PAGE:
Nasrullah (horse)

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There are multiple individuals named Nasrullah
Nasrullah
Sire Nearco
Grandsire Pharos
Dam Mumtaz Begum
Damsire Blenheim
Sex Stallion
Foaled 1940
Country Ireland
Colour Bay
Breeder Aga Khan III
Owner Aga Khan III
Trainer Frank Butters
Record 10: 5-1-2
Earnings $15,217
Major wins
Coventry Stakes (1942)
Champion Stakes (1943)
Awards
Top-rated British two-year-old colt (1942)
Leading sire in GB & Ireland (1951)
Leading sire in North America
(1955, 1956, 1959, 1960, 1962)

Nasrullah (March 2, 1940 – May 26, 1959) was a Thoroughbred racehorse that was bred in Ireland and trained in the United Kingdom before becoming a champion sire in both Europe and North America. As a two-year-old, he won the Coventry Stakes and finished second in the Middle Park Stakes, ending the year as the top-rated colt of his generation. In the following season, he became increasingly difficult to manage, and his temperament compromised his racing career. He was the beaten favourite in the 2,000 Guineas and finished a close third in the Derby Stakes before winning the Champion Stakes. As a breeding stallion he stood in England, Ireland, and the United States and had great success in each location.

Background[edit]

Nasrullah was a big, handsome bay horse with a white star, bred in Ireland by his owner the Aga Khan. He was sired by Nearco, an undefeated Italian racehorse that became one of the most important stallions of the 20th century. Apart from numerous major winners, he sired the influential stallions Nearctic and Royal Charger. His dam, Mumtaz Begum, was a daughter of the outstanding racehorse and broodmare Mumtaz Mahal[1] and became an influential broodmare in her own right: her other descendants have included Royal Charger, Habibti, Octagonal, Oh So Sharp, and Risen Star.[2]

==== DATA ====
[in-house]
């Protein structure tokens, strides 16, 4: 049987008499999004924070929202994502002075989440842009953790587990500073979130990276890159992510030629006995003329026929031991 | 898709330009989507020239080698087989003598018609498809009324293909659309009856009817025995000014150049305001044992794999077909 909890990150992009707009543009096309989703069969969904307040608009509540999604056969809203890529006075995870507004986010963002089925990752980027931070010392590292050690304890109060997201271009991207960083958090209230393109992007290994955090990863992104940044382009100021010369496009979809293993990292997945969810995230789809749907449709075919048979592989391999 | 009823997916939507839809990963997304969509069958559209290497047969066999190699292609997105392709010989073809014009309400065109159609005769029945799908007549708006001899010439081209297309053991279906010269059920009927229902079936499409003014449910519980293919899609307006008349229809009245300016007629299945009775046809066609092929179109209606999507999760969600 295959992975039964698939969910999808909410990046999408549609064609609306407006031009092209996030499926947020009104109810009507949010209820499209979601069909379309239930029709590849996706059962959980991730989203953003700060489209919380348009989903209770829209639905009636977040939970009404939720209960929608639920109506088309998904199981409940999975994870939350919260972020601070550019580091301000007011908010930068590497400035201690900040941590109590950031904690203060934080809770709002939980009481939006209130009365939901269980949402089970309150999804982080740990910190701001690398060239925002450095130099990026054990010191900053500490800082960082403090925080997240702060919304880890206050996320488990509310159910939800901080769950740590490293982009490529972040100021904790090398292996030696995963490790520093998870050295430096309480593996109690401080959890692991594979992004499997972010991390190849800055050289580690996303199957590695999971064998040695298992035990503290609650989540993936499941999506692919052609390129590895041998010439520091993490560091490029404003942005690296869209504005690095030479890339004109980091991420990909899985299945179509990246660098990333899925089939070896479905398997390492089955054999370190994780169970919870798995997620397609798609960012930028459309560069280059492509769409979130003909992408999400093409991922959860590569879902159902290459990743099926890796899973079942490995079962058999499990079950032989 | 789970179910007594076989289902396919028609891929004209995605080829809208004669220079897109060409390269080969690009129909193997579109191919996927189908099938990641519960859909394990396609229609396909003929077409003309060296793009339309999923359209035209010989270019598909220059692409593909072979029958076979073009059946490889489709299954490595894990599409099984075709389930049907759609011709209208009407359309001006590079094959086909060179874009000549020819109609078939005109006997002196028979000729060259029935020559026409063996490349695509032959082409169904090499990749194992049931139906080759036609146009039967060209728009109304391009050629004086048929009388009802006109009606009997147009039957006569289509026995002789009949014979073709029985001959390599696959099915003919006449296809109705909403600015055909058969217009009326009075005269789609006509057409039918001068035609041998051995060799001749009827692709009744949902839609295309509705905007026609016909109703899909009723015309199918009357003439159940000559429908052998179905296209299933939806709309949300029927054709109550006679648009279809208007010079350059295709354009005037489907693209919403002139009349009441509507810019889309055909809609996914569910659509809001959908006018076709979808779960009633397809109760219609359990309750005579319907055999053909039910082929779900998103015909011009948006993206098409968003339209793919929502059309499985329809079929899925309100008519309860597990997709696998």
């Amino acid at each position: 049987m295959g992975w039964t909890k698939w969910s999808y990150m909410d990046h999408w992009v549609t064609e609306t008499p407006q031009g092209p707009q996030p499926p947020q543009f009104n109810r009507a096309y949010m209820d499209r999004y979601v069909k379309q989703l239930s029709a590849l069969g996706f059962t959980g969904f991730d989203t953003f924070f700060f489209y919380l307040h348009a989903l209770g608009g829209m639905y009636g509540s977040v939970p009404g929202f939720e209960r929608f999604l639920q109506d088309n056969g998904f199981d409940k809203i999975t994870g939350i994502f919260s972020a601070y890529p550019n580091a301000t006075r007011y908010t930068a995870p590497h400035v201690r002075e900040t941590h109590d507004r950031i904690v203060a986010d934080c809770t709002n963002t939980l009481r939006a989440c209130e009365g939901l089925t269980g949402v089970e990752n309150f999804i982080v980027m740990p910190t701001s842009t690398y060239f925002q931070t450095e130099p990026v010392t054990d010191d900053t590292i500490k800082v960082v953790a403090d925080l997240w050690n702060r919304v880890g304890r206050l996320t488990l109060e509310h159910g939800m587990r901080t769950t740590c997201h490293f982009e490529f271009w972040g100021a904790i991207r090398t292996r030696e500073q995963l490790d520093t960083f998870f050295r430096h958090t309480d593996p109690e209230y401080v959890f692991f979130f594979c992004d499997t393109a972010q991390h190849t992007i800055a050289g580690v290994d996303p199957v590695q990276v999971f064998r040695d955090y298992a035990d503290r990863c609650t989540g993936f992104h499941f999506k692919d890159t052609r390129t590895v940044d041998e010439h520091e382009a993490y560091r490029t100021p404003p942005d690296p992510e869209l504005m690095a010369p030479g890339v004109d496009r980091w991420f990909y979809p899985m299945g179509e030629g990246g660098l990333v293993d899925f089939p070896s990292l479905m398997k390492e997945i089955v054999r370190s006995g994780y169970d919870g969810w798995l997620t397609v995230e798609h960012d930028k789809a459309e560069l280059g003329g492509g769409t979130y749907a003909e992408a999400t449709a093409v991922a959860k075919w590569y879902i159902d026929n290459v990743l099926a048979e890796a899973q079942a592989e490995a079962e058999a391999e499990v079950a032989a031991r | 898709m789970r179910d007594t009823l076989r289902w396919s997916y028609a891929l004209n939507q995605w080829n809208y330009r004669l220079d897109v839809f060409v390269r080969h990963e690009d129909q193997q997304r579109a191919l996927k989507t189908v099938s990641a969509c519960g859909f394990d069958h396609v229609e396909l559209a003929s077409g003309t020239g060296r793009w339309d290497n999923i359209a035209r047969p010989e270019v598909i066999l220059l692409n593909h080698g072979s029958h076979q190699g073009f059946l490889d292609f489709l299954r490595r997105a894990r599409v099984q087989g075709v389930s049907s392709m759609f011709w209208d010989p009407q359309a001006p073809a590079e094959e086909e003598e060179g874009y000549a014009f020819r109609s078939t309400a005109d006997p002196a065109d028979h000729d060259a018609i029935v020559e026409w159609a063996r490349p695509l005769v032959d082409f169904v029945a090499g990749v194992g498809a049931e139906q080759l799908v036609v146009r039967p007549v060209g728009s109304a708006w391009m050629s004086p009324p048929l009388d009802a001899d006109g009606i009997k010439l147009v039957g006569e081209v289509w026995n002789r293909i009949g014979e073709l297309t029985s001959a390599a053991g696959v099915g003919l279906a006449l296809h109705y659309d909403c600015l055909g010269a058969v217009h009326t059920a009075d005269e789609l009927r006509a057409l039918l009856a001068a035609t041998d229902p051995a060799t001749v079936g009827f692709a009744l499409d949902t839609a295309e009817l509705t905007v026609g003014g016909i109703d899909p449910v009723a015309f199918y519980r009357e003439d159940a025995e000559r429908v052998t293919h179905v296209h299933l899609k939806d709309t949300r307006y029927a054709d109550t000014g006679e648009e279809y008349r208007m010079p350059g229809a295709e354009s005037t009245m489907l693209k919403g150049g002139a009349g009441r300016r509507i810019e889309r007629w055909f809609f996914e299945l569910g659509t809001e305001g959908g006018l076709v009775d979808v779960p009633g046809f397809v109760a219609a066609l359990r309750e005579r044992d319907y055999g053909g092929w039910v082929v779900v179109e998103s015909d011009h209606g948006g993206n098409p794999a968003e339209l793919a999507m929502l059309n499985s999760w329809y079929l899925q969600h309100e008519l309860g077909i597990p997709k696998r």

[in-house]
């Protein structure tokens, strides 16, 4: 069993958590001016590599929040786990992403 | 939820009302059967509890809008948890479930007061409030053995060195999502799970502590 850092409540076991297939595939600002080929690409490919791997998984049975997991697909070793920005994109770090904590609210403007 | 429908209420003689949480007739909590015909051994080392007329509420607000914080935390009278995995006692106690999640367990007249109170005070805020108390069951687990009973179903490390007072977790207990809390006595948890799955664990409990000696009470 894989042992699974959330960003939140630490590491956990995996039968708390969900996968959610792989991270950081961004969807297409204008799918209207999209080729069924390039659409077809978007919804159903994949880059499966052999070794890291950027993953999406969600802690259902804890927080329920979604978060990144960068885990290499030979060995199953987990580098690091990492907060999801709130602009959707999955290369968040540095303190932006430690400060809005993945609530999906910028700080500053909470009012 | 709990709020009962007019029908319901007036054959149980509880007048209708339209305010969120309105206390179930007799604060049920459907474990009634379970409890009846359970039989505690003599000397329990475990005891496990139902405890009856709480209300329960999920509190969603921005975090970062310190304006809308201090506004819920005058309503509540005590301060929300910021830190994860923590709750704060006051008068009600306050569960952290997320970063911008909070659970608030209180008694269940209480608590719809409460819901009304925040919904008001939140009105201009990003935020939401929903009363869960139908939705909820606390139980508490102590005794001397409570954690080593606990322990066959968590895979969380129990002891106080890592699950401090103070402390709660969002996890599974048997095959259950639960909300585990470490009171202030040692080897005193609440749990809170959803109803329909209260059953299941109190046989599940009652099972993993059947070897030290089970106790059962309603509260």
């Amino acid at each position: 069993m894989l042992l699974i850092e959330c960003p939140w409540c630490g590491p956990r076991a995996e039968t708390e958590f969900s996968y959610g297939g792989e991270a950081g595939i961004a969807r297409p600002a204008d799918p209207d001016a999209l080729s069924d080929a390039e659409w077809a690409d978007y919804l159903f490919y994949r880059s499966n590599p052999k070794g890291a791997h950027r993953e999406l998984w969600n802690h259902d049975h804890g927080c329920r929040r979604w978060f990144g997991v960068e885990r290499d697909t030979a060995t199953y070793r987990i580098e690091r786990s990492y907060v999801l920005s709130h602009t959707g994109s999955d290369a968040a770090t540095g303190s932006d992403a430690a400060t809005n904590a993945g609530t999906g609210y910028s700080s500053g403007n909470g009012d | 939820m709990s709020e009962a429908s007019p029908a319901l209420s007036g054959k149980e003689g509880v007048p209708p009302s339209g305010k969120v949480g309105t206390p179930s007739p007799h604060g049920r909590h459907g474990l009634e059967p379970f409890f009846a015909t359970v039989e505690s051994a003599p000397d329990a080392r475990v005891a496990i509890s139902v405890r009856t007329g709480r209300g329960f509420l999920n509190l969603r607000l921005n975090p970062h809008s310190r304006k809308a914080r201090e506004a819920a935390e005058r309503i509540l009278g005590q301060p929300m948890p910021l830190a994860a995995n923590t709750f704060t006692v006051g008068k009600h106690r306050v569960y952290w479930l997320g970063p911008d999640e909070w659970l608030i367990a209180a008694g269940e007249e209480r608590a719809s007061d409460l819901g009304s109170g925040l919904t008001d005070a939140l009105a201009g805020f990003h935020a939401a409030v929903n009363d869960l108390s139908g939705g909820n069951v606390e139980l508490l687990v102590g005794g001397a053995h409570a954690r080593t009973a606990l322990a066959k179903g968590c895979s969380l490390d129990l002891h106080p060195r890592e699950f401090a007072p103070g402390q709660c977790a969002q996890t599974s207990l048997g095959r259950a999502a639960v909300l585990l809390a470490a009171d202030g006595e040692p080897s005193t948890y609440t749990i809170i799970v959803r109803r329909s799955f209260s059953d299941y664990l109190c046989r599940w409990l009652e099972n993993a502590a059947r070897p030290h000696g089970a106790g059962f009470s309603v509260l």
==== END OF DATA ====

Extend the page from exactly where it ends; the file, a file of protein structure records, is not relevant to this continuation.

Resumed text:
The Aga Khan sent Nasrullah into training with Frank Butters at his Fitzroy House stable in Newmarket. Because of the restrictions imposed as a result of the Second World War, many British races were adapted both in distance and venue, and Nasrullah's entire racing career was confined to Newmarket Racecourse.

Racing career[edit]

1942: two-year-old season[edit]

On his racecourse debut, Nasrullah finished third in the Wilburton Stakes, but was then moved up in class and contested the Coventry Stakes (usually run at Royal Ascot) on 12 June. Ridden by the champion jockey Gordon Richards, he won at odds of 7/4, beating the future Derby winner Straight Deal. In July, he won the Great Bradley Stakes, beating a single opponent.

Nasrullah was then rested until the autumn, when he ran in Britain's most prestigious race for two-year-olds, the six-furlong Middle Park Stakes. In a closely run contest, he finished second, beaten a neck by the filly Ribbon.

In the Free Handicap, a rating of the season's best two-year-olds, Nasrullah was given a weight of 136 lb, making him the top-rated colt, a pound behind the filly Lady Sybil.[3]

1943: three-year-old season[edit]

Before the start of the 1943 season, bookmakers offered prices for the season's leading races despite wartime restrictions, and Nasrullah was made the early favourite for the Derby ahead of his stable companion Umiddad.[4] On his first appearance as a three-year-old, Nasrullah won the Chatteris Stakes easily, but his conduct before the race caused concern. He was extremely unwilling to leave the prerace paddock and gave Richards several problems on the way to the start. On his next appearance, he was fitted with blinkers when he was started 13/8 favourite for the 2,000 Guineas. Despite his headgear, he was again reluctant to go down to the start, and after leading for five furlongs, he faded to finish fourth of the 19 runners behind the outsider Kingsway.[5]